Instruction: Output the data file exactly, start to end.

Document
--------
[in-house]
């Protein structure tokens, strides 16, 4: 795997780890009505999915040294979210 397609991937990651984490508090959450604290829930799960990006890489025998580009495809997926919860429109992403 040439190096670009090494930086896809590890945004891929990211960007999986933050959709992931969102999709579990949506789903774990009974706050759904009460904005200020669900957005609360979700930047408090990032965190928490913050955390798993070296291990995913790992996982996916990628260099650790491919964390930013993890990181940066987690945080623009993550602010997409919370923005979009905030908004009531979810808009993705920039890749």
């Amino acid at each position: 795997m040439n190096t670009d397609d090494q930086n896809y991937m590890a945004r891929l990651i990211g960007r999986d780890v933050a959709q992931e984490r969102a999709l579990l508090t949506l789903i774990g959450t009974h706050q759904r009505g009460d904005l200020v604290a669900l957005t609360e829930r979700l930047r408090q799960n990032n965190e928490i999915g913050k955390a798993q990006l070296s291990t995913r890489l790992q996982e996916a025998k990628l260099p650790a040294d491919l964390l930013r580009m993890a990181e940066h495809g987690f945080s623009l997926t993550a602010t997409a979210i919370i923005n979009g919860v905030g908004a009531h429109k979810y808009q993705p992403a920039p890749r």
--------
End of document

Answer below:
[in-house]
């Protein structure tokens, strides 16, 4: 795997780890009505999915040294979210 397609991937990651984490508090959450604290829930799960990006890489025998580009495809997926919860429109992403 040439190096670009090494930086896809590890945004891929990211960007999986933050959709992931969102999709579990949506789903774990009974706050759904009460904005200020669900957005609360979700930047408090990032965190928490913050955390798993070296291990995913790992996982996916990628260099650790491919964390930013993890990181940066987690945080623009993550602010997409919370923005979009905030908004009531979810808009993705920039890749």
């Amino acid at each position: 795997m040439n190096t670009d397609d090494q930086n896809y991937m590890a945004r891929l990651i990211g960007r999986d780890v933050a959709q992931e984490r969102a999709l579990l508090t949506l789903i774990g959450t009974h706050q759904r009505g009460d904005l200020v604290a669900l957005t609360e829930r979700l930047r408090q799960n990032n965190e928490i999915g913050k955390a798993q990006l070296s291990t995913r890489l790992q996982e996916a025998k990628l260099p650790a040294d491919l964390l930013r580009m993890a990181e940066h495809g987690f945080s623009l997926t993550a602010t997409a979210i919370i923005n979009g919860v905030g908004a009531h429109k979810y808009q993705p992403a920039p890749r």